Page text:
Pammy Hutton: ‘The grading method needs upgrading… and who’s culpable should an accident happen?’


  • Pammy Hutton shares her views on why the para dressage grading system needs to change and her concerns about needle-happy vets

    Para dressage riders are facing a challenging dilemma. Their crucial grading happens either via a classification evaluation or at a show – and riders must compete in their allocated grade as soon as it appears on the FEI master list.

    If a rider is regraded at a competition, they can choose to compete in their new grade or in the entered grade. However, where the entered grade is lower, riders are penalised with a 10% reduction in each test’s score. Alternatively, riders can choose to ride in their new grade, with a commander for that event only and not at championships.

    Should para riders really be expected to go to an international show knowing six tests like the back of their hand, just in case? Surely videos could decide their grade in advance?

    When our one-armed rider went to Wellington to compete, he was immediately downgraded to level 3. But this should have happened well beforehand to save the judges from learning on the day that cantering is a step too far. It also begs the question of culpability should an accident happen.

    Having suffered a stroke at age seven, with supporting evidence, only now can he compete at the right grade for him. He could have changed grades at the competition. But how anyone learns all those tests – let alone someone who’s had a stroke – is beyond me. This grading method needs upgrading.

    On a happier note, and in a victory for inclusivity, para riders are now able to sit exams for British Horse Society teaching qualifications. My late mother Molly Sivewright, who set up Talland, now the oldest family-run Riding for the Disabled Association centre in the UK, would have been delighted. Not least because we have been campaigning for this for three decades. Our para rider has now passed Stage 2 Coaching and is taking his Stage 3 Coaching at the end of the year.

    Strip away the sparkle

    “Dressage should not resemble a circus show” read a recent H&H headline regarding a proposal to allow glitter on horses. Quite so, even horses clipped out in patterns make me wince. Our equine partners are horses, not fashion accessories. It’s what’s to be found underneath, what my friend in the north calls the “top show”, that counts.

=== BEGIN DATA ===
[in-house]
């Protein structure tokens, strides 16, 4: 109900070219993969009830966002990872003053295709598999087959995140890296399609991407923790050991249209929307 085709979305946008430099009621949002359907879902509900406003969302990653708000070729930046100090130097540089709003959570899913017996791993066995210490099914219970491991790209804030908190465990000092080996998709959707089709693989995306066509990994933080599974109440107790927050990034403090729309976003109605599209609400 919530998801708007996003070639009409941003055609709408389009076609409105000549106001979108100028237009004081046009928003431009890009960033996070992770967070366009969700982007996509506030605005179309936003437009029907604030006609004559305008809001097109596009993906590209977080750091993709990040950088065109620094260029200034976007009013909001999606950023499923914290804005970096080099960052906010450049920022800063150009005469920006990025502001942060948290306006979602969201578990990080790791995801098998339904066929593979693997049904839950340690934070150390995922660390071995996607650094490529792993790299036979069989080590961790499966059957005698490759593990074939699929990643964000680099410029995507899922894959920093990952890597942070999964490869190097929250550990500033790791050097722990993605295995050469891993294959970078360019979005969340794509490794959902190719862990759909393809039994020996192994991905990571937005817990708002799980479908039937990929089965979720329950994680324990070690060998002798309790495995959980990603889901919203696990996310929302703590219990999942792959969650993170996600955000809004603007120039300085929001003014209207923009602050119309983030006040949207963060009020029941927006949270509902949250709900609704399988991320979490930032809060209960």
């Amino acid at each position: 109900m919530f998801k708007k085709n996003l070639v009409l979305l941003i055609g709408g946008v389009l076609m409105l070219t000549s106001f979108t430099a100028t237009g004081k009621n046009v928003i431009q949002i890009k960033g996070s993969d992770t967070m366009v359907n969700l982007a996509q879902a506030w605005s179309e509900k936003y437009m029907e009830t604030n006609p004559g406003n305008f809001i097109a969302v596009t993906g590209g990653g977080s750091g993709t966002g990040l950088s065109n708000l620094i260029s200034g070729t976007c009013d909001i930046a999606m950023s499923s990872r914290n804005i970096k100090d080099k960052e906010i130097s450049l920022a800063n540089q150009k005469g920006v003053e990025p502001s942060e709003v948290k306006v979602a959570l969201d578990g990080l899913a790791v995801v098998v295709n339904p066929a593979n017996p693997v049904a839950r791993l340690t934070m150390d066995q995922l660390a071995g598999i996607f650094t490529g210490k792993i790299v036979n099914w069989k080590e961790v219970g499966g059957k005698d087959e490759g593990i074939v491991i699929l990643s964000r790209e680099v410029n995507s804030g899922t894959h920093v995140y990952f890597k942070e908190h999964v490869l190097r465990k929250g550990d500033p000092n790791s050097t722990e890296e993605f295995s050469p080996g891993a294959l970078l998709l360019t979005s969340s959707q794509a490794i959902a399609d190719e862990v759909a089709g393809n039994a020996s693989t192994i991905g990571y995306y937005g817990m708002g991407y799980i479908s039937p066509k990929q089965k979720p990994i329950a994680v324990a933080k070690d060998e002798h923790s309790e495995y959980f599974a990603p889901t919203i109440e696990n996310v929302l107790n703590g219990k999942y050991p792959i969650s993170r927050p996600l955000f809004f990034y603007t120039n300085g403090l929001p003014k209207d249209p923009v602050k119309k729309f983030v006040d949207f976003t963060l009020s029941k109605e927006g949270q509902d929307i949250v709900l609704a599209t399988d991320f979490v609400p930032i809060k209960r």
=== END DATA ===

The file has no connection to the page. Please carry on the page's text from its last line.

Getting my winter fix of Strictly Come Dancing, I was struck by how much of the judges’ advice can be applied to dressage, once you strip away the sparkle. I wonder how many hours the dancers spend improving their posture and perfecting their routines. I’ve tried to set a bit of an example with “No stirrups November”.

    The Strictly judges also remind competitors to breathe, and specifically when to exhale to relax. Yes, it works.

    They also point out that it’s all brilliant to look theatrical, play the character and have the poshest frock – but that you also need the correct footwork, posture, frame and core strength.

    And one final Strictly judges’ tip for all of us dressage riders: “Don’t let the nerves spoil it. Go out there, own the dance floor and enjoy!”

    Onwards and upwards

    I’m often asked about hacking for dressage horses and, yes, we hack ours. Is it good for them? Mentally, for sure, but on today’s roads it can be risky and we never trot on the tarmac.

    The jury’s out about roadwork, and whether it helps or hinders, but there’s already too much indiscriminate medicating of joints going on. Admittedly, many horses nowadays are so big-moving that they can be hard to keep sound. But equally, some vets are needle-happy, with insurance companies reporting many payouts.

    By the way, I wish records of all veterinary goings-on were kept with horses’ passports for all to see.

    And finally, watching Carl’s wonderful grand prix test with En Vogue at the Nationals, I was intrigued to note he was holding the reins between his thumbs and first fingers. So, I asked him why.

    “It helps upwardness,” he said. Upwards we go!

    ● Are you a para rider who has been affected by regrading? Let us know at hhletters@futurenet.com, including your name, nearest town and county, for the chance to have your thoughts published in a future edition of Horse & Hound magazine

    • This exclusive column will also be available to read in Horse & Hound magazine, on sale Thursday 7 December, 2023

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